Many people in the UK know the area in Spain that has been hit by terrifying flash flooding which has claimed 6 lives.
I was near Murcia in August and it’s hard to think that somewhere so hot, sunny and dry can suddenly by hit by torrential rain which has led to such catastrophic consequences. Emergency rescue workers saved thousands of people during the two-day storm that slammed into the Mediterranean coastal regions of Valencia, Murcia and eastern Andalusia with some towns and cities reporting their heaviest rainfall on record.
Flash flooding is caused when the ground is bone hard dry or, ironically, already saturated with rain. Add in the possibility that drains and gulleys have not been cleared out by councils facing huge budget cuts and you’ve a recipe for a flooding disaster. It can and does happen here.
Flash flooding can create a very dangerous situation in minutes. It is mainly caused by extremely heavy rainfall, normally from thunderstorms, over a short amount of time. If this continues over a period of three to six hours it can lead to extreme flooding.
Just 1ft of water has enough power to pick up cars while only 6ins of rainfall can sweep a person off their feet.
The Met Office states: “Flash flooding happens when rain falls so fast that the underlying ground cannot cope or drain it away fast enough. Roads can become like rivers and if there is a lot of water it can flood buildings and carry cars away. So, if the rain is falling too fast for the ground or drains to cope there is a risk of flash flooding.
“Most rivers flow fairly gently as they slope slowly towards the sea. Therefore, when a river floods it does so quite slowly as it takes time for the rain to percolate through the ground and into the rivers and out to sea − allowing time for some warning. With flash flooding there is often very little time between the rain falling and flash flooding occurring.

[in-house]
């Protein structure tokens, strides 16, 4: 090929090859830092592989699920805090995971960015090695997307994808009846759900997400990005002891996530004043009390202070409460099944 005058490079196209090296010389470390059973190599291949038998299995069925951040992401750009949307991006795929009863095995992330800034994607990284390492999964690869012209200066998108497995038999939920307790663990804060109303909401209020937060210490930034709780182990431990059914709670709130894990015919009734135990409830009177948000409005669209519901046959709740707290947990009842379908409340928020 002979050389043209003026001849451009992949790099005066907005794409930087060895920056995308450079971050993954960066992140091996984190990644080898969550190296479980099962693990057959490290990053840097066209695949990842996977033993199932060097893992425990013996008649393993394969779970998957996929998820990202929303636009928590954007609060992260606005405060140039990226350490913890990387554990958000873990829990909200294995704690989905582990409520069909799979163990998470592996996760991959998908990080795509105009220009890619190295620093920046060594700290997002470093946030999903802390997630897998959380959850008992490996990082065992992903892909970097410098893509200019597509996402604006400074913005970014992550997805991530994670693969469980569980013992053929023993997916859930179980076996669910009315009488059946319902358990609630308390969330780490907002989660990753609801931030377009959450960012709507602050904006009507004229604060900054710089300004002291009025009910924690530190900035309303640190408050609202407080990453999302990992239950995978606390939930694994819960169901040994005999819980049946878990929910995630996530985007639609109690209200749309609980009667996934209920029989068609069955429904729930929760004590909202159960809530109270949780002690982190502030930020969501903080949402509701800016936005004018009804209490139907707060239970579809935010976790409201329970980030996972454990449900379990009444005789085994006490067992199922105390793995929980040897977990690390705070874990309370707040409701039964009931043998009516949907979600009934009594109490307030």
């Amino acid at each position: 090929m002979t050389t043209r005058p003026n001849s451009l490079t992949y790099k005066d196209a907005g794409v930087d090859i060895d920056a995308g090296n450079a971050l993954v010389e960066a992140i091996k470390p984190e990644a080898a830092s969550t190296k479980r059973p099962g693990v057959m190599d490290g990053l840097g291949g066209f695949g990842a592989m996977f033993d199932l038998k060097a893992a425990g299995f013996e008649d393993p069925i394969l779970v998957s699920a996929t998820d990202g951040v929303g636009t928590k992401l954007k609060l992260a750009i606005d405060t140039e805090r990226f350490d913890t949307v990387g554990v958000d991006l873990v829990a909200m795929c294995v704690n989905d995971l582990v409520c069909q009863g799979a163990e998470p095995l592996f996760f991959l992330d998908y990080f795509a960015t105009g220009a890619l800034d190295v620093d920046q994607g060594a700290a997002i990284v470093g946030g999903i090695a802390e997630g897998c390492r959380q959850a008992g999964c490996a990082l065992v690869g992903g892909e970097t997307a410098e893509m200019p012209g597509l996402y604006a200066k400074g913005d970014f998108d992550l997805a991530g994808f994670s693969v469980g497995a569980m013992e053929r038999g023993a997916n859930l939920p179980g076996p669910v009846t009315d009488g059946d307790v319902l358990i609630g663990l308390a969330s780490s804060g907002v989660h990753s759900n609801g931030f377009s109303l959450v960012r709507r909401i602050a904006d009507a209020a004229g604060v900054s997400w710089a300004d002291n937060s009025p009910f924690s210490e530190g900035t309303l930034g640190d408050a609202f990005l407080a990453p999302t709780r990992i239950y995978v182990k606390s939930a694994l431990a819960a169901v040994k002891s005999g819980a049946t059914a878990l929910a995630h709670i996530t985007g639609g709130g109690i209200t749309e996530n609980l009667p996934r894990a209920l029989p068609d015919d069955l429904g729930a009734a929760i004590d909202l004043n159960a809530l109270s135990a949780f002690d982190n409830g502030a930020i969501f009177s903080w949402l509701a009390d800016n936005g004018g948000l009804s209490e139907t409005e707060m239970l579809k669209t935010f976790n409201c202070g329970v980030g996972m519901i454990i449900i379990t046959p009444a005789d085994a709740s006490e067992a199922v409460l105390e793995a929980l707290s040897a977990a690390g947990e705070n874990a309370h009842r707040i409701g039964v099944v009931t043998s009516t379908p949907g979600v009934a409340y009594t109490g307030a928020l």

“Flash flooding commonly happens more where rivers are narrow and steep so they flow more quickly. It can also occur away from small rivers in built-up urban areas where hard surfaces such as roads and concrete don't let the water drain away into the ground. This leads to surface overflow and can often overwhelm local drainage systems leading to flash flooding.”
The most dramatic example of flash flooding in the UK in recent times happened in the village of Boscastle in Cornwall on August 16, 2004, when an exceptional amount of rain fell over eight hours.
Heavy thundery showers developed over the moors to the south west of Boscastle. A small, steep river flows though the village and the thundery showers came one after another in a short space of time, over the same spot at the head of the river. There was simply too much water for this small river and the surrounding hillside to cope with and the water gushed rapidly down the steep slopes into Boscastle.
But flash floods can hit just about anywhere and at any time.
Homeowners and businesses often don’t realise that councils have no responsibility to provide sandbags if flooding is expected. They must protect themselves and one way to do this is to have FloodSax alternative sandbags which are space-saving to store and easy to deploy. It means you have peace of mind and are ready for action 24/7 to prevent a flood.
Once FloodSax come into contact with water they inflate to weigh 20kg (44lbs) which makes them more effective than traditional sandbags at keeping floodwater out.
More than 2.5 million have now been sold worldwide.